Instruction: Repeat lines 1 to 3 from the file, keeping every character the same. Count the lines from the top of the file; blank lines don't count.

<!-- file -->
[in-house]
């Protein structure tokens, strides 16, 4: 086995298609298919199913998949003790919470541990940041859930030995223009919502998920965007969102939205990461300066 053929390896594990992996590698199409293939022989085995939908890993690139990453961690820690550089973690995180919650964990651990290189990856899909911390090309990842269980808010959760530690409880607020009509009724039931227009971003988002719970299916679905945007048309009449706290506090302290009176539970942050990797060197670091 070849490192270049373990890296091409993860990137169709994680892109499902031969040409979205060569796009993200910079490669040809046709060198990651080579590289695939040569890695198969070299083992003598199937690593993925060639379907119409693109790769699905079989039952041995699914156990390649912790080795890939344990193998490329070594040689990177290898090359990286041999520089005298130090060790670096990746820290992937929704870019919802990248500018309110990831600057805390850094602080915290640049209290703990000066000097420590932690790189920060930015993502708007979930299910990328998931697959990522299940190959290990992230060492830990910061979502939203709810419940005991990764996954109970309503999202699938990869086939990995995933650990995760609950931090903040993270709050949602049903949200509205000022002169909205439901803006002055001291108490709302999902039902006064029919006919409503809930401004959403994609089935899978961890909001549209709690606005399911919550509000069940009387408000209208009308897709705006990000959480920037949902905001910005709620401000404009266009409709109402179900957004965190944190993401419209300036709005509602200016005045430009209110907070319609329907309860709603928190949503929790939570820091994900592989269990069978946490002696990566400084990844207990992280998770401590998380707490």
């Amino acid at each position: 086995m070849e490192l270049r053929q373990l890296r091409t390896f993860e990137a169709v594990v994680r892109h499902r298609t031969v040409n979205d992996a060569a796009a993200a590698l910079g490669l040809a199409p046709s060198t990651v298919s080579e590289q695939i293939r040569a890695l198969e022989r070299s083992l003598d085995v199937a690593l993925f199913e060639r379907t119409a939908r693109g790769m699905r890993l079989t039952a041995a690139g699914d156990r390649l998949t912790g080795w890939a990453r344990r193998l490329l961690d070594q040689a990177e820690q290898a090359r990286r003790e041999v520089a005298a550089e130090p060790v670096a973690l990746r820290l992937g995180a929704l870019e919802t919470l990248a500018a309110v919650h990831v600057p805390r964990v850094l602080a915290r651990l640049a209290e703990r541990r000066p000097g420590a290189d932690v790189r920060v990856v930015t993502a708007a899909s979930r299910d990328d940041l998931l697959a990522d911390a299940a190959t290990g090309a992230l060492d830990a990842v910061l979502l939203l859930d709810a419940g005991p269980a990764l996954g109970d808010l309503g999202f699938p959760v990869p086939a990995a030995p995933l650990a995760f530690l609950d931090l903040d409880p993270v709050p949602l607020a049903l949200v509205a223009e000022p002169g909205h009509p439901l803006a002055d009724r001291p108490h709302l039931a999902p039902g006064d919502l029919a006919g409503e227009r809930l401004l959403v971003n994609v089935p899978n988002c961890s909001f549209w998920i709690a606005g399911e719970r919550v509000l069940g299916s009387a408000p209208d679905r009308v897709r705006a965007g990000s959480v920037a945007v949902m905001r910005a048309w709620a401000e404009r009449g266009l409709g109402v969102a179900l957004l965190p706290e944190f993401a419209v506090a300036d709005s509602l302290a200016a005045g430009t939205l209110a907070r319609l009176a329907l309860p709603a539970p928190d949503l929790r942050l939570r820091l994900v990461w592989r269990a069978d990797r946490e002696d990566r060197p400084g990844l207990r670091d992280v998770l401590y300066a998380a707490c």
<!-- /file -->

[in-house]
């Protein structure tokens, strides 16, 4: 086995298609298919199913998949003790919470541990940041859930030995223009919502998920965007969102939205990461300066 053929390896594990992996590698199409293939022989085995939908890993690139990453961690820690550089973690995180919650964990651990290189990856899909911390090309990842269980808010959760530690409880607020009509009724039931227009971003988002719970299916679905945007048309009449706290506090302290009176539970942050990797060197670091 070849490192270049373990890296091409993860990137169709994680892109499902031969040409979205060569796009993200910079490669040809046709060198990651080579590289695939040569890695198969070299083992003598199937690593993925060639379907119409693109790769699905079989039952041995699914156990390649912790080795890939344990193998490329070594040689990177290898090359990286041999520089005298130090060790670096990746820290992937929704870019919802990248500018309110990831600057805390850094602080915290640049209290703990000066000097420590932690790189920060930015993502708007979930299910990328998931697959990522299940190959290990992230060492830990910061979502939203709810419940005991990764996954109970309503999202699938990869086939990995995933650990995760609950931090903040993270709050949602049903949200509205000022002169909205439901803006002055001291108490709302999902039902006064029919006919409503809930401004959403994609089935899978961890909001549209709690606005399911919550509000069940009387408000209208009308897709705006990000959480920037949902905001910005709620401000404009266009409709109402179900957004965190944190993401419209300036709005509602200016005045430009209110907070319609329907309860709603928190949503929790939570820091994900592989269990069978946490002696990566400084990844207990992280998770401590998380707490």
């Amino acid at each position: 086995m070849e490192l270049r053929q373990l890296r091409t390896f993860e990137a169709v594990v994680r892109h499902r298609t031969v040409n979205d992996a060569a796009a993200a590698l910079g490669l040809a199409p046709s060198t990651v298919s080579e590289q695939i293939r040569a890695l198969e022989r070299s083992l003598d085995v199937a690593l993925f199913e060639r379907t119409a939908r693109g790769m699905r890993l079989t039952a041995a690139g699914d156990r390649l998949t912790g080795w890939a990453r344990r193998l490329l961690d070594q040689a990177e820690q290898a090359r990286r003790e041999v520089a005298a550089e130090p060790v670096a973690l990746r820290l992937g995180a929704l870019e919802t919470l990248a500018a309110v919650h990831v600057p805390r964990v850094l602080a915290r651990l640049a209290e703990r541990r000066p000097g420590a290189d932690v790189r920060v990856v930015t993502a708007a899909s979930r299910d990328d940041l998931l697959a990522d911390a299940a190959t290990g090309a992230l060492d830990a990842v910061l979502l939203l859930d709810a419940g005991p269980a990764l996954g109970d808010l309503g999202f699938p959760v990869p086939a990995a030995p995933l650990a995760f530690l609950d931090l903040d409880p993270v709050p949602l607020a049903l949200v509205a223009e000022p002169g909205h009509p439901l803006a002055d009724r001291p108490h709302l039931a999902p039902g006064d919502l029919a006919g409503e227009r809930l401004l959403v971003n994609v089935p899978n988002c961890s909001f549209w998920i709690a606005g399911e719970r919550v509000l069940g299916s009387a408000p209208d679905r009308v897709r705006a965007g990000s959480v920037a945007v949902m905001r910005a048309w709620a401000e404009r009449g266009l409709g109402v969102a179900l957004l965190p706290e944190f993401a419209v506090a300036d709005s509602l302290a200016a005045g430009t939205l209110a907070r319609l009176a329907l309860p709603a539970p928190d949503l929790r942050l939570r820091l994900v990461w592989r269990a069978d990797r946490e002696d990566r060197p400084g990844l207990r670091d992280v998770l401590y300066a998380a707490c």